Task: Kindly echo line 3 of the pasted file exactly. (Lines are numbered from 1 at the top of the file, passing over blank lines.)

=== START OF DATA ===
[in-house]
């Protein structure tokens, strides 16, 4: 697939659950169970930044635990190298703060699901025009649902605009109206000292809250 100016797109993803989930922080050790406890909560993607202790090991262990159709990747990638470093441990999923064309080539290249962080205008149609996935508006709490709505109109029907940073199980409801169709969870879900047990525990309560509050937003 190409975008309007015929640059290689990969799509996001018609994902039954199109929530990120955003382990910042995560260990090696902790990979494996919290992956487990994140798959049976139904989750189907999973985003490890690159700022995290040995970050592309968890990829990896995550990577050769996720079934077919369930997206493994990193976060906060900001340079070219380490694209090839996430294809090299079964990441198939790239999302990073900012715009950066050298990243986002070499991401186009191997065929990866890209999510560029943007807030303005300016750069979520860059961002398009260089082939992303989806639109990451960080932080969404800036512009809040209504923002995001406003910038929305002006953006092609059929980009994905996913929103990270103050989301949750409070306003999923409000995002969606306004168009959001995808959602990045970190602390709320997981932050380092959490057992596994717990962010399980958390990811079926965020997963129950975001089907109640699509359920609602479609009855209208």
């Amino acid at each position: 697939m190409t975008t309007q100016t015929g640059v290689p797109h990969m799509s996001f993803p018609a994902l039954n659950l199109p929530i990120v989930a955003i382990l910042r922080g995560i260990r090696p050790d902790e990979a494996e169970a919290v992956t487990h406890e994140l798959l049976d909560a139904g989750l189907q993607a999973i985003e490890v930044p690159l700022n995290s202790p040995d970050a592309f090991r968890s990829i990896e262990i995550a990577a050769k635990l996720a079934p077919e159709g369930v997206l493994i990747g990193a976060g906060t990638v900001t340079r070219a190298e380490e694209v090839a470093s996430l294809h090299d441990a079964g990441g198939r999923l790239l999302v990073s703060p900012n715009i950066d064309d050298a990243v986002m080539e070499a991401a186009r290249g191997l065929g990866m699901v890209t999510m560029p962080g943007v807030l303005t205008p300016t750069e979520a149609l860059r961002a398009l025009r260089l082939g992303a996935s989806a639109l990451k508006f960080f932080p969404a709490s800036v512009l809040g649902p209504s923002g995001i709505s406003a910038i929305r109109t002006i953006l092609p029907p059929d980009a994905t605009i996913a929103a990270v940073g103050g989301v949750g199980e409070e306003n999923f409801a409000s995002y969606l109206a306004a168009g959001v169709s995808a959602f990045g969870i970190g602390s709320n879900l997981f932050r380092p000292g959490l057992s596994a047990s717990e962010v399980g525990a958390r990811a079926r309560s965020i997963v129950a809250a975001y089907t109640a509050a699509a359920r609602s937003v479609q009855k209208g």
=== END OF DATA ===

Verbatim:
């Amino acid at each position: 697939m190409t975008t309007q100016t015929g640059v290689p797109h990969m799509s996001f993803p018609a994902l039954n659950l199109p929530i990120v989930a955003i382990l910042r922080g995560i260990r090696p050790d902790e990979a494996e169970a919290v992956t487990h406890e994140l798959l049976d909560a139904g989750l189907q993607a999973i985003e490890v930044p690159l700022n995290s202790p040995d970050a592309f090991r968890s990829i990896e262990i995550a990577a050769k635990l996720a079934p077919e159709g369930v997206l493994i990747g990193a976060g906060t990638v900001t340079r070219a190298e380490e694209v090839a470093s996430l294809h090299d441990a079964g990441g198939r999923l790239l999302v990073s703060p900012n715009i950066d064309d050298a990243v986002m080539e070499a991401a186009r290249g191997l065929g990866m699901v890209t999510m560029p962080g943007v807030l303005t205008p300016t750069e979520a149609l860059r961002a398009l025009r260089l082939g992303a996935s989806a639109l990451k508006f960080f932080p969404a709490s800036v512009l809040g649902p209504s923002g995001i709505s406003a910038i929305r109109t002006i953006l092609p029907p059929d980009a994905t605009i996913a929103a990270v940073g103050g989301v949750g199980e409070e306003n999923f409801a409000s995002y969606l109206a306004a168009g959001v169709s995808a959602f990045g969870i970190g602390s709320n879900l997981f932050r380092p000292g959490l057992s596994a047990s717990e962010v399980g525990a958390r990811a079926r309560s965020i997963v129950a809250a975001y089907t109640a509050a699509a359920r609602s937003v479609q009855k209208g």